Australia improves Wi-Fi technology to better connect Territorians
In Australia, an announcement made by the Northern Territory Government highlighted the trial of a new Wi-Fi technology that will provide Wi-Fi to Territorians who live in remote areas. This will solve issues concerning difficult to non-existent telecommunications where they live.
The new Wi-Fi technology that was tested at the NT Government’s Douglas Daly Research Farm, located 200 kilometres south-west of Darwin, can benefit a lot of Territorians located in remote areas.
The results of the trial can be considered a game-changer for the people who live on outback stations according to Minister for Primary Industry and Resources, Ken Vowles.
He said, “We believe people in remote regions deserve good services.”
He added, “We have many remote areas where telecommunications are difficult or non-existent.”
“The Territory Labour Government recognises improved Wi-Fi coverage could transform life in these regions, and has been working with long-distance telecommunications company Agrinet to do something about it,” he explained.
This innovative collaboration between the Department of Primary Industry and Resources and Agrinet saw widespread Wi-Fi coverage achieved across the 3100ha Douglas Daly Research Farm.
The Department of Primary Industry and Resources brings together many of the key functions that drive economic development on Northern Territory (NT) lands coastal areas and inland waterways.
Agrinet provides farm wide Wi-Fi. According to their website, they are able to build massive wireless networks that give farmers reliable internet and mobile coverage wherever they need it.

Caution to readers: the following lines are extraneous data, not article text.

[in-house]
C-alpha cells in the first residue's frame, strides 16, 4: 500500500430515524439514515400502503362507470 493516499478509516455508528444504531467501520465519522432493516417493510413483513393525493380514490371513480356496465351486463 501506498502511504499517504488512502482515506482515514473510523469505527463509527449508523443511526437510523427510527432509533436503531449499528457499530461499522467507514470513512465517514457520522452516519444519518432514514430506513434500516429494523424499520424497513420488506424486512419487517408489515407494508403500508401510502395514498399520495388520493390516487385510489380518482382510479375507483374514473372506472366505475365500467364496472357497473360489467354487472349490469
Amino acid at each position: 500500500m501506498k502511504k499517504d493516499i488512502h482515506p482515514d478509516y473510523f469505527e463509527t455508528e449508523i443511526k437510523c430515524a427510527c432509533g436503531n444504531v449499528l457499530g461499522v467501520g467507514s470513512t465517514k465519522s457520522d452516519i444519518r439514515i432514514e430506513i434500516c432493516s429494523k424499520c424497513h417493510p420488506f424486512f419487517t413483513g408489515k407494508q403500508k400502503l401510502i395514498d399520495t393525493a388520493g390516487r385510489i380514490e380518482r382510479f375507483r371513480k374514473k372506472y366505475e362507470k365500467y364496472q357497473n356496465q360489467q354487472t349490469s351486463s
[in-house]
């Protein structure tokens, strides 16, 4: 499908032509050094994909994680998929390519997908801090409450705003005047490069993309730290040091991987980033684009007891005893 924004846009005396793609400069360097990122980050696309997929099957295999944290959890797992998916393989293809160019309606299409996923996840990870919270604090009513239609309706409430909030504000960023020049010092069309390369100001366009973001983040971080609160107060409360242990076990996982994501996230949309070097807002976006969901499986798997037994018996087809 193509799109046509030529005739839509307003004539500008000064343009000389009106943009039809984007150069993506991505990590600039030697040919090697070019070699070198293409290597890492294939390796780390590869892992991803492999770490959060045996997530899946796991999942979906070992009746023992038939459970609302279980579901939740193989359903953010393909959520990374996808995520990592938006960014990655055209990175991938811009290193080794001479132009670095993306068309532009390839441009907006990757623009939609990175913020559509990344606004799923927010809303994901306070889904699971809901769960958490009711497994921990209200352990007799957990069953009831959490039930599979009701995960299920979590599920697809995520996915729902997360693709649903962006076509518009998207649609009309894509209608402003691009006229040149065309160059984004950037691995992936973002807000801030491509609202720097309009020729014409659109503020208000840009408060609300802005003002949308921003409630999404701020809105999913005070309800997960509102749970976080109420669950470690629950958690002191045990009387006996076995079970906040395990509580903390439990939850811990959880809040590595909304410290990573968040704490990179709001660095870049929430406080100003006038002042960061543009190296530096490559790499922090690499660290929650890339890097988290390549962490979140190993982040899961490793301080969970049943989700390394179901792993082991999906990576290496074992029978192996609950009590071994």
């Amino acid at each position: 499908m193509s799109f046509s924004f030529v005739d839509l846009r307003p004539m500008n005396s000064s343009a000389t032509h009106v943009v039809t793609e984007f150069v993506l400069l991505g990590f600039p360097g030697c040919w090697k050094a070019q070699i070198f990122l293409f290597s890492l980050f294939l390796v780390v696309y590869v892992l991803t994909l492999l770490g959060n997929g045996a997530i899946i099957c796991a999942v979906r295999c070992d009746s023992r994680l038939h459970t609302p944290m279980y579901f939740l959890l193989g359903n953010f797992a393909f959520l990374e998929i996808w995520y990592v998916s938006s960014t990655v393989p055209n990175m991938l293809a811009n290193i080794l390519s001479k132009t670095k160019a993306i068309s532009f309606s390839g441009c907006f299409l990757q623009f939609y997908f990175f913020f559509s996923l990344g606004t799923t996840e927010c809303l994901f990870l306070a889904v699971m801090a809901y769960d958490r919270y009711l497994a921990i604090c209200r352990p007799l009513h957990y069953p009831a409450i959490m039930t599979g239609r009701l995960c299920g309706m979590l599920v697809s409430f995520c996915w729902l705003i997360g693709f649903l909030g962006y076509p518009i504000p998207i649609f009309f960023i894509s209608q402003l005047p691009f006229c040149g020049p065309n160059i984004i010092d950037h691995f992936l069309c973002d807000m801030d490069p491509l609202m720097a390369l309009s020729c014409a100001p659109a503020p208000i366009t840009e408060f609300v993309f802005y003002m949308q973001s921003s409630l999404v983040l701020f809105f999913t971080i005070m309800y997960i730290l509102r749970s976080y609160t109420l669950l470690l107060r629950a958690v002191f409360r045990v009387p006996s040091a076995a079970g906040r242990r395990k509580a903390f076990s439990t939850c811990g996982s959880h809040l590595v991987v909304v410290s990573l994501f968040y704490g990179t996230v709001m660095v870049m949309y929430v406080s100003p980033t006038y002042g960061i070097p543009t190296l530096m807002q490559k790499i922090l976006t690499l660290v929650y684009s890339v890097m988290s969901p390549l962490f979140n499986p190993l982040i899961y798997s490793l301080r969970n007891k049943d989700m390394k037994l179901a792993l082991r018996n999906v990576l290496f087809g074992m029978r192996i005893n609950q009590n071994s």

“Widespread Wi-Fi coverage can mean better cattle management, increased worker safety, improved mental health for residents, and the ability to keep pace with rapidly changing technology,” Mr Vowles said.
The technology, designed by Agrinet, will not be dependent on just one provider and is suitable for farms with any type of internet connection.
“This technology is designed to be installed and maintained by farmers, removing the expense of telecommunications experts having to travel for hours out bush,” Mr Vowles said.
He added, “Once installed, it will allow anyone with a smartphone or tablet to connect.”
The coverage of the first tower installed at the research farm saw signal reach 2km through thick bush. The coverage widened once the technology was installed on a water tower. The range increased to 10km.
From the Douglas Daly Research farm, the next step of the trial will see the technology installed at Victoria River Research Station. The size of this station is 10 times the size of Douglas Daly Research Farm.
“Improved Wi-Fi could fundamentally change how Territorians in remote areas communicate and do business,” Mr Vowles said.
He added, “We will continue working with industry to see results for people in our remote areas.”
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